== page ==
In this occasional featurelet, I'm going to rassle with various books that are unlikely to be filmed ... or at least unlikely to be filmed well. One of my favorite novels is Cormac McCarthy's Blood Meridian: or, the Evening Redness in the West. First, let me tick off a few things that may repel readers from the book itself. (1) It's a Western. (2) It has one of the bleakest tones and most depressing endings in American literature. (3) It's graphically, incorrigibly violent.
Any one of these might be enough to prevent this book from being filmed, in ascending order of importance. Unfortunately, they are also inseparable from the book, again in ascending order of importance. To sum up, the book follows a young runaway in the mid-19th century as he joins a gang of bloodthirsty mercenaries engaged in slaughtering Indians, Mexicans, and anyone else in their path, from Texas to the south and west. The most villainous in a pretty extensive roster of psychopaths is Judge Holden, a character often just called the judge, and he's one of the worst and best things in fiction ... a true monster from the depths.
In any case, there are plenty of Westerns -- even bleak ones -- still getting made these days, so that's less of a problem than it might have been. The dark tone and darker ending of this book are more problematic. We're talking the kind of storyline that makes Mystic River look like Finding Nemo. That runaway kid is no struggling saint; he participates enthusiastically in many atrocities (though McCarthy's technique is to blur the gang into a sort of anonymous mob during the worst scenes). Making the kid or anyone more reluctant or less culpable by way of their twitching conscience would lessen the impact of the whole theme.
And that theme is violence. Reducing the violence in this book would essentially rob it of its reason for being. War, killing, and torture are the main occupations of most of the book's characters, and it's how they relate to the world and each other. This way of life and death is repeatedly extolled by Judge Holden, quite eloquently in fact. There are hundreds of murders throughout Blood Meridian; several of the victims are children. It's dimly possible that you could have many of these things happening in a movie, but happening just out of frame, suggested or implied. But I have a hard time imagining any American studio executive greenlighting a script where infants have their brains dashed out against riverbed rocks, even if it does happen off-camera.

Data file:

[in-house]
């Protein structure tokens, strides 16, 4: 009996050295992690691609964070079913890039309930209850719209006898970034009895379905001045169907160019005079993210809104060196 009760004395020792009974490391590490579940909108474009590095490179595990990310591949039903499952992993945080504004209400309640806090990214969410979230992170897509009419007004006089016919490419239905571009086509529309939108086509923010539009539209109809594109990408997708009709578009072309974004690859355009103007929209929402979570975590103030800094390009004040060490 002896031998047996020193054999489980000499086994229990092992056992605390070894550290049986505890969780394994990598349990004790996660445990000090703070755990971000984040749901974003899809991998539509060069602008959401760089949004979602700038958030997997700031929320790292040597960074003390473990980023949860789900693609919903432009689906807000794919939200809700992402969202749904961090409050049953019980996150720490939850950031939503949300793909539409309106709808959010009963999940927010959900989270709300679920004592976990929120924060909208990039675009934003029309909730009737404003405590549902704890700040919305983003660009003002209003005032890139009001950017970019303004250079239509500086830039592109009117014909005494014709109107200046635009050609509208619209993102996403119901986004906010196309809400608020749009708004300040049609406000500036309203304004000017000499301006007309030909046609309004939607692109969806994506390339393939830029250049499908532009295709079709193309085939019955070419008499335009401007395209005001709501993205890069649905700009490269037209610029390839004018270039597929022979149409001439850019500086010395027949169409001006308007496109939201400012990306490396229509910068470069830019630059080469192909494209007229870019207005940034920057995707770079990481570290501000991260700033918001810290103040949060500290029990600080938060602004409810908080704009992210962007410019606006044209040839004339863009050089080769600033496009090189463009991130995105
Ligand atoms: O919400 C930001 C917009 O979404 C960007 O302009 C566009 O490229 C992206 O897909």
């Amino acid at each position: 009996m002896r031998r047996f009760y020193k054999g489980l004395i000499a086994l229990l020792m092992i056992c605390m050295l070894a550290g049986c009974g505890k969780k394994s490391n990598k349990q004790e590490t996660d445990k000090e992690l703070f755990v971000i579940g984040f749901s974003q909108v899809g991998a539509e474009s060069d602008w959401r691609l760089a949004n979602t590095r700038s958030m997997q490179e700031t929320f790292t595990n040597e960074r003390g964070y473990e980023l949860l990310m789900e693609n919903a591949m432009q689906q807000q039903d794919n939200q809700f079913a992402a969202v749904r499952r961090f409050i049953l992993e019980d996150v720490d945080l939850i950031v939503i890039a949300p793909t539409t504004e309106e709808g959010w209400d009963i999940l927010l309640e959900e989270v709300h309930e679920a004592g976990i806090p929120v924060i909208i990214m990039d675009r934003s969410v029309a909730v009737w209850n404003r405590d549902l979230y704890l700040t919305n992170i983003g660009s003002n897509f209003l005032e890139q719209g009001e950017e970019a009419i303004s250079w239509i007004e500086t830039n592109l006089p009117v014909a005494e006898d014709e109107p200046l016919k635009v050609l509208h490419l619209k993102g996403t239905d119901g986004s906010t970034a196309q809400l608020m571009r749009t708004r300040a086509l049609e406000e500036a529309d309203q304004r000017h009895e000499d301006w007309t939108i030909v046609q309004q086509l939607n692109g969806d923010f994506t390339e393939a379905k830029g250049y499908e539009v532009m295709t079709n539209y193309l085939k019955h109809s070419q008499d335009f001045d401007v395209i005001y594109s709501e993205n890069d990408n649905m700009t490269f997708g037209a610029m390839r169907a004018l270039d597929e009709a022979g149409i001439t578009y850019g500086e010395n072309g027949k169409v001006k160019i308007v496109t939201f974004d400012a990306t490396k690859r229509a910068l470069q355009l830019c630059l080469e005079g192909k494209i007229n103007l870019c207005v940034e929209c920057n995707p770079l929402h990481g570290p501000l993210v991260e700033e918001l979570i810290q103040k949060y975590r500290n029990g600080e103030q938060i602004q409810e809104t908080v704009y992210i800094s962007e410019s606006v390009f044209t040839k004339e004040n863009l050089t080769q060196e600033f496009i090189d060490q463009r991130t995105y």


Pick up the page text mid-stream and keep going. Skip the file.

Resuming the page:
Tommy Lee Jones supposedly bought the rights to Blood Meridian back in 1999, with the intent to direct and star. Not sure if that's going to happen. His 2003 turkey, The Missing, almost looked like a very tame, surface-level dry run for Blood Meridian. But as far as I can tell, the actual filming of this book is in development hell at best. I'm not sure who Jones would play if he did star, as he's the wrong physical type and age for the main characters ... perhaps he could play the debauched priest Tobin, or the earless killer Toadvine.
If a serious attempt was made to translate this book to the screen, it would have to be so very, unforgivably, irredeemably violent that the backlash could sink a filmmaker's career. We're talking slaughter on the scale of Saving Private Ryan using the cruder methods of The Passion of the Christ, without the slightest redeeming motives of either. If the violence was played down, and the story transformed into a safe quest allegory, or spiritual journey, or if, worst of all, the ending was hopeful-ized ... well, it would be pathetic. I don't often say this, because I always feel there's got to be some worth in even failed book-movie translations, if not just the thrill you get from visually experiencing the story. But this is one book I'd want to see done right, or not at all.
I knew that the Glanton Gang (the group depicted in Blood Meridian) actually existed, but I hadn't known until recently that Judge Holden was also a historical character ("a cooler blooded villain never went unhung," reputedly). The general outlines of the story in Blood Meridian are described in Samuel Chamberlain's memoir My Confession: The Recollections of a Rogue.
So, the little fantasy segment: casting Blood Meridian.
The Kid - The problem here is the kid starts young (maybe mid teens), then ages through a couple short years (maybe less) with the gang of killers. He's never depicted as a lost innocent, so he needs to be young-looking but rough around the edges. Not too much of a pretty boy, but maybe a hint of something a little different from the worst of his colleagues. Still quite capable of horrendous acts, though. The book ends with a coda of the older, wiser, harder version of the kid, but I think there's too much age difference to try and use the same actor. Maybe Kieran Culkin for the kid version of "the kid" ... he could play a little younger I think. I'm at a loss who to pick for the middle-aged version.
Judge Holden - The judge is described as being physically immense: stout but not fat, strong but not muscular. He's also pale, smooth, and hairless. Hard to pull off, and there are not many big-man actors with the chops to do this part justice. The only one that seems even close, physically, is someone like Ron Perlman. But I'm not sure he could do anything for this part other than straightforward scenery chewing.
John Glanton - The head of the gang of hired killers. Certainly an evil man, but with more of a haunted and destroyed air about him rather than a happy devil like Judge Holden. Tommy Lee Jones might take a run at this role too, but I think he may just look too damn old and wrinkly these days. Who is the younger Tommy Lee Jones, but the older Matthew McConaughey? I'm somewhat lost on this one too.
The great thing is that there's such a gang of bastards in this book that the possibilities for nutty cameos would be endless. Johnny Depp, take your pick.